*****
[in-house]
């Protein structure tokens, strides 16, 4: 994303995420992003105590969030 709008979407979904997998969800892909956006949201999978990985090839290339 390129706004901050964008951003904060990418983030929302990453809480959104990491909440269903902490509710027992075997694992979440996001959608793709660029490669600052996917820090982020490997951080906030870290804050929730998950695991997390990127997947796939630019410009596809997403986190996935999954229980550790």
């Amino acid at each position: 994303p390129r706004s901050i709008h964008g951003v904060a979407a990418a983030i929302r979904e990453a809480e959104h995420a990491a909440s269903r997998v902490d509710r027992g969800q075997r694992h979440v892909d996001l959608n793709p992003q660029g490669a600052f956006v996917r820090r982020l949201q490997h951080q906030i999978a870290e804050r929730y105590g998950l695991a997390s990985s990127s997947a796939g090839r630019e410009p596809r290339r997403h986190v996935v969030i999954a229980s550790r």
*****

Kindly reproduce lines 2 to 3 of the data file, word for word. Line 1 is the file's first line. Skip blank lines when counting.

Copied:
């Protein structure tokens, strides 16, 4: 994303995420992003105590969030 709008979407979904997998969800892909956006949201999978990985090839290339 390129706004901050964008951003904060990418983030929302990453809480959104990491909440269903902490509710027992075997694992979440996001959608793709660029490669600052996917820090982020490997951080906030870290804050929730998950695991997390990127997947796939630019410009596809997403986190996935999954229980550790």
């Amino acid at each position: 994303p390129r706004s901050i709008h964008g951003v904060a979407a990418a983030i929302r979904e990453a809480e959104h995420a990491a909440s269903r997998v902490d509710r027992g969800q075997r694992h979440v892909d996001l959608n793709p992003q660029g490669a600052f956006v996917r820090r982020l949201q490997h951080q906030i999978a870290e804050r929730y105590g998950l695991a997390s990985s990127s997947a796939g090839r630019e410009p596809r290339r997403h986190v996935v969030i999954a229980s550790r």